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The Squat, Including Dumbbell Variations

This is an excerpt from Delavier’s Women’s Strength Training Anatomy Workouts by Frederic Delavier and Michael Gundill.


The squat belongs in the basic, multiple-joint exercise category because the hip, knee, and ankle joints are mobilized. As a result, the squat recruits many muscles in addition to the quadriceps: the glutes, hamstrings, lumbar muscles, and calves.

The squat is considered a good starting exercise because it stimulates many muscle groups of the lower body.

How to Do It

Stand with your feet about shoulder-width apart, and place a barbell on your upper back. Keeping your back arched very slightly backward, bend your legs just until your torso starts to really bend forward. When this happens, thigh involvement lessens and the lumbar muscles begin to do the majority of the work.

When you have reached your low position, push down through your heels to straighten your legs. Once you are upright, perform another repetition.


  • The whole lower-body and part of the upper-body muscles are recruited, which makes the squat one of the most complete exercises.


  • The squat is a very difficult exercise to perform and requires athletic skills a beginner may not have.
Because this exercise is exhausting, it carries some risk for the knees and back. Hanging at a pull-up bar to stretch your spine after your workout is advised, as it is with every workout.

Squat Depth

The deeper you lower the weight, the more intense the squat becomes, because as you increase your range of motion, you are not recruiting only your quadriceps. Your hamstrings and especially your buttocks are going to be heavily recruited, as well. So, it seems to be a good idea to squat deep. From a muscular stand point, this is correct. But this is also where your morphology will come into play. The taller you are, the more you will have to bend your torso forward in order to keep your equilibrium as you squat down. In this position, the risk of spinal injury increases dramatically.

Many people claim that bending the torso forward during a squat is bad technique. But morphologically, if you have long quadriceps and a shorter torso, it is mechanically impossible to keep your back straight as you go down in squats. You must bend forward to keep your balance. This is why it is easier to keep your back straight using a Smith machine because there is no balance issue!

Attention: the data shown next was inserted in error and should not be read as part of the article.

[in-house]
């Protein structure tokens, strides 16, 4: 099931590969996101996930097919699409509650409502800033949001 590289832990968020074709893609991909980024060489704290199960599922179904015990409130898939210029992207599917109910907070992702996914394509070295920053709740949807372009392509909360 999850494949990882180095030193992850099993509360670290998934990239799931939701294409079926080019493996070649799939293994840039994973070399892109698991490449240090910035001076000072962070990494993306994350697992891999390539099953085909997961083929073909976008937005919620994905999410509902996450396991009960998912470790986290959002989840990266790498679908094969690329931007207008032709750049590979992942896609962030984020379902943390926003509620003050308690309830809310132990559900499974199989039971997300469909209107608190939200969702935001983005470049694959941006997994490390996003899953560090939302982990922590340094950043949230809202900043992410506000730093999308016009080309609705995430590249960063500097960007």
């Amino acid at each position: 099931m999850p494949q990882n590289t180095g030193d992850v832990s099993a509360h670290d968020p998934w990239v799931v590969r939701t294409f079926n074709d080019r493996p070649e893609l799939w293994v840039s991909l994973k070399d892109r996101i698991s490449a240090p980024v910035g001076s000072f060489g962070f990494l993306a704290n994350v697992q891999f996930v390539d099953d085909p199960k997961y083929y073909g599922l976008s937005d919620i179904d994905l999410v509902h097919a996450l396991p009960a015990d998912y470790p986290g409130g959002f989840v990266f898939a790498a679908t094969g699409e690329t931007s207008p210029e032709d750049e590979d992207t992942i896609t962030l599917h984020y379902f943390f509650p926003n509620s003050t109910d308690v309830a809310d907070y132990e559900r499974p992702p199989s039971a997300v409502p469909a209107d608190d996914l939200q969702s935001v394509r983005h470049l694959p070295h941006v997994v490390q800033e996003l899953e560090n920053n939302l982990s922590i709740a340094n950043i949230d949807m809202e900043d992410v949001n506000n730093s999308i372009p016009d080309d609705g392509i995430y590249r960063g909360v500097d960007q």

If you find that you have to bend forward to a dangerous level in free squats, you would be wise to find an alternative to this exercise rather than waste hours trying to master a technique that you cannot perform morphologically.

Short femurs mean less forward lean; long femurs mean more forward lean. The longer your femur is, the more you will have to bend over to keep your equilibrium. Therefore, as a general rule, the taller you are, the more dangerous it is for your spine to squat deep.

Dumbbell Variations

  • When you grab one dumbbell between your legs, your thighs have to work harder, rendering the squat more effective. As an alternative, you can use a strong elastic band or squat on one leg only.

Dumbbell Variations

  • Grabbing two dumbbells adds even more resistance. The main advantage of dumbbells over a barbell is that they make it easier to keep your back straight and to keep your balance. However, as you grow stronger, dumbbells will not offer the resistance required to progress even more. This is when graduating to a long bar is required. By then, you should be able to keep your balance despite the overload placed on your legs.

Learn more about Delavier’s Women’s Strength Training Anatomy Workouts.

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Delavier's Women's Strength Training Anatomy Workouts

Delavier's Women's Strength Training Anatomy Workouts

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